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10 Tips for Beginner Landscape Photographers

Having immersed myself in landscape photography for several years, I’m excited to offer you 10 valuable tips for optimizing your photo sessions. Drawing from my own journey and the lessons learned from my mistakes — like the infamous memory card blunder — I’m eager to share insights gleaned from personal experience. My hope is that these tips will serve as a guiding light, empowering you to enhance your own photography endeavors.

1. Mastering your shots: the importance of location research in photography

Before setting out to take landscape photos, I always research the place I want to photograph. On Instagram, I collect photos I like of each place I’m thinking of going to shoot, to have a base of inspiration.

Then, once I’ve chosen a particular landscape, I go to Google Maps and Google Earth to get a better view of the location. For example, I look for a parking lot and find out how I can get there. Sometimes I have to walk a few kilometers, take a bus or a cable car. This allows me to plan how long it will take to get there in advance. For example, if my aim is to take a photo of a sunset in a place I don’t know, I need to arrive at least an hour early. I need time to get a feel for the location and plan my composition.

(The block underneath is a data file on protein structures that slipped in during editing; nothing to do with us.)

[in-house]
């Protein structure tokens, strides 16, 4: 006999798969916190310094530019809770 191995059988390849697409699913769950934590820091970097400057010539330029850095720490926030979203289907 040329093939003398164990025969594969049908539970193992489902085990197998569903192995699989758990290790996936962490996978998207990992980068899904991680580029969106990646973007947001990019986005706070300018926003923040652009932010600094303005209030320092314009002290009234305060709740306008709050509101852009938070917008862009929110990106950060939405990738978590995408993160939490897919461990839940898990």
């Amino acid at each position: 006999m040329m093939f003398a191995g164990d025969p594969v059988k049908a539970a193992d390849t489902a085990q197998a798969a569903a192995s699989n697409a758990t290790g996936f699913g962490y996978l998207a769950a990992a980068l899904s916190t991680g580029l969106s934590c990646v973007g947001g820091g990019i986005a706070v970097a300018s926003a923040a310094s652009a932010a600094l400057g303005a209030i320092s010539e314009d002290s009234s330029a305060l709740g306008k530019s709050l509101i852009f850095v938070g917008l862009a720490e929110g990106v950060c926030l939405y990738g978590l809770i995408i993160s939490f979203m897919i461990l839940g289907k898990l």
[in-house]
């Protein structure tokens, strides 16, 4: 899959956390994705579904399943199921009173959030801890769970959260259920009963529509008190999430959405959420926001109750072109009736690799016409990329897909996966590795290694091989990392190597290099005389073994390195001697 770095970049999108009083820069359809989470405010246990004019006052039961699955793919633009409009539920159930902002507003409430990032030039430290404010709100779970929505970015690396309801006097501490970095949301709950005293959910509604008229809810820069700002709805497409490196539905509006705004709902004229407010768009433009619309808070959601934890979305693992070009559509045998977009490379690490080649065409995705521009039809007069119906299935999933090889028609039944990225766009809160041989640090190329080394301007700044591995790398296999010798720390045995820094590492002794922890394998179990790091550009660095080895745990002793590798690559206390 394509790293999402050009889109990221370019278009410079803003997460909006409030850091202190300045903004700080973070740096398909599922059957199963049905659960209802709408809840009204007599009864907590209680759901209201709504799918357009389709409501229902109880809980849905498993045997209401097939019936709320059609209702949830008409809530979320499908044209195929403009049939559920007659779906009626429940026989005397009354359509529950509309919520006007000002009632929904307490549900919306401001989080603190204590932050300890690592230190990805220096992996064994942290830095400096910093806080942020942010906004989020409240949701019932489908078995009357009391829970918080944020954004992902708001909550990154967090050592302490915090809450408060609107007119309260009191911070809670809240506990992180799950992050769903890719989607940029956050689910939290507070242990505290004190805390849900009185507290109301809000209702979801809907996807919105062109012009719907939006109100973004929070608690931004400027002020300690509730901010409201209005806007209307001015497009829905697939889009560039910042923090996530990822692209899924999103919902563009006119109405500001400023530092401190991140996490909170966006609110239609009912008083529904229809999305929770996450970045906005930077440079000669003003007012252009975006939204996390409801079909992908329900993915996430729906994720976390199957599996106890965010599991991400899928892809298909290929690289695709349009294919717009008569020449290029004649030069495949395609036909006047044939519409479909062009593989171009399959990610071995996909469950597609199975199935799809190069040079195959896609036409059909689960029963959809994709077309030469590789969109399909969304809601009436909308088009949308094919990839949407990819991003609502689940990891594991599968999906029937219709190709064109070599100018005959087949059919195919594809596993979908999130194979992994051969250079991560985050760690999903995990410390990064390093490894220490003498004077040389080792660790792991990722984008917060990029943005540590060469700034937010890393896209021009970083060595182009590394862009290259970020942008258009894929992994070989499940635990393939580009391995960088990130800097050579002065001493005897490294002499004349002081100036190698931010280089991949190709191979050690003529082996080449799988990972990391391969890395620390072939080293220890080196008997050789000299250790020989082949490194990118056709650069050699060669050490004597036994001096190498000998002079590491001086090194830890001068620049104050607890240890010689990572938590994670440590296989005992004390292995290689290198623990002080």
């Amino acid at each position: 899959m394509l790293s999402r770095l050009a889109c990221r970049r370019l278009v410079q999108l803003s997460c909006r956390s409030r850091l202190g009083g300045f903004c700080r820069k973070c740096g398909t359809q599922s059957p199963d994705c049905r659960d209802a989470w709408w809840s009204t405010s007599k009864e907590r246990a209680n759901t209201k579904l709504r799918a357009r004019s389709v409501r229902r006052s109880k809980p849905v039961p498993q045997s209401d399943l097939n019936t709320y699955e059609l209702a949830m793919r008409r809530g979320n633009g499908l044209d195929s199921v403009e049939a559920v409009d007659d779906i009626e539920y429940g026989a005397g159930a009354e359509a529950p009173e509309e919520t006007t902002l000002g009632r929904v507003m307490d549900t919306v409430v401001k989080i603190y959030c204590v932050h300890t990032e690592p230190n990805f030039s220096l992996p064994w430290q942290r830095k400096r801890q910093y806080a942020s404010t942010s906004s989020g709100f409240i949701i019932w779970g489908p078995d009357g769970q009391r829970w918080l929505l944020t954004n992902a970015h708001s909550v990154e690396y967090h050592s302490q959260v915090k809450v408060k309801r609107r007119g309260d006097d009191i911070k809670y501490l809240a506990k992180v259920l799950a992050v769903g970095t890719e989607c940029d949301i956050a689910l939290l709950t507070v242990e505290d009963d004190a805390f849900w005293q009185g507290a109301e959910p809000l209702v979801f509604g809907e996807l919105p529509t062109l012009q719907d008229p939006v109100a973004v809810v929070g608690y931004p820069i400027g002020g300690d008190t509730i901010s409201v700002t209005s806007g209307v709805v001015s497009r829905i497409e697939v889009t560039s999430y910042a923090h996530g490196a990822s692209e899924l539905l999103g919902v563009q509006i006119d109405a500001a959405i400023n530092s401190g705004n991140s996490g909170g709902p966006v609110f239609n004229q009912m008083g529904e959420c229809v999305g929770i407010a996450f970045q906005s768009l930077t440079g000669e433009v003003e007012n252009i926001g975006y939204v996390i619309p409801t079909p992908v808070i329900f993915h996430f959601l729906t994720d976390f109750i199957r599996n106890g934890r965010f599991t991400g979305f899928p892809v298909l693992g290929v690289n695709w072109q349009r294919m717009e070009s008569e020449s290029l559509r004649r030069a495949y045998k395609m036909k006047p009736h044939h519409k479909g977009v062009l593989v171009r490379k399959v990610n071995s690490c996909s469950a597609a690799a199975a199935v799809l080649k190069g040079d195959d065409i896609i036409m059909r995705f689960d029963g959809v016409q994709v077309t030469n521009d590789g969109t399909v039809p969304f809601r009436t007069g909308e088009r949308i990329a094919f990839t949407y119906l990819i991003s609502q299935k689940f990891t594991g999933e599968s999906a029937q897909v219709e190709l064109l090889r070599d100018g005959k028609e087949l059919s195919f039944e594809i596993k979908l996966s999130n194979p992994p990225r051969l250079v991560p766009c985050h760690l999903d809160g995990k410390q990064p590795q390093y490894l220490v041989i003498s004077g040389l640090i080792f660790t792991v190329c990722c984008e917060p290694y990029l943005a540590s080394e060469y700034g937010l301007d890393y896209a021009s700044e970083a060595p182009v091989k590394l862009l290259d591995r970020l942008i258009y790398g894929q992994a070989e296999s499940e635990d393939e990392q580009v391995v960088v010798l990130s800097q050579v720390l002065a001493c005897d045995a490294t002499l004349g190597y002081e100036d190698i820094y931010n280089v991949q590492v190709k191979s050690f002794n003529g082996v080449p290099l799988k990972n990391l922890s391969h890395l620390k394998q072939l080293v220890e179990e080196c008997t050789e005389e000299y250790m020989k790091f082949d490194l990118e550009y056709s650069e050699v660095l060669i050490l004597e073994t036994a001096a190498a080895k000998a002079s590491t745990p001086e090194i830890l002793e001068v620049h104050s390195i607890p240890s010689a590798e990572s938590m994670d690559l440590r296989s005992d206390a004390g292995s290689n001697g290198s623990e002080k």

2. Elevate your photography: select the right photo gear

It may be silly advice, but before you leave, always check that you have all your equipment. It’s easy to forget your memory card on your computer at home, only to realize it when you get there.

Before you leave, think carefully about what you’re going to photograph. If access is easy, I’d advise you to take all your gear. On the other hand, if you’re going on a hike lasting several hours with a lot of elevation gain, it may be a good idea to have a lighter bag. Make sure all your batteries are charged. It would be a shame to run out of batteries.

Landscape photography, as the name suggests, is generally done outdoors. So you’ll need the right clothes for the weather and the geography. For example, in winter in Switzerland, it can be very cold. If the wind is blowing, it’s best to wear gloves to avoid frostbite.

Here’s my checklist before you leave :
– Camera(s)
– Lens(es)
– ND and polarizing filters
– Remote control
– Tripod
– Fully charged batteries
– Memory card(s)
– Clothing (shoes, warm clothing, hat, cap, gloves, thermal clothing)

3. Exploring the Power of Polarizing and ND Filters

Polarizing filter
A must-have in your camera bag! It reduces or eliminates reflections. This is particularly useful when photographing lakes or rivers. This filter lets you see the bottom of the water. In the forest, it will erase reflections on leaves.

  I use the Hoya polarizing filter PRO1D CIRCULAR PL

ND filter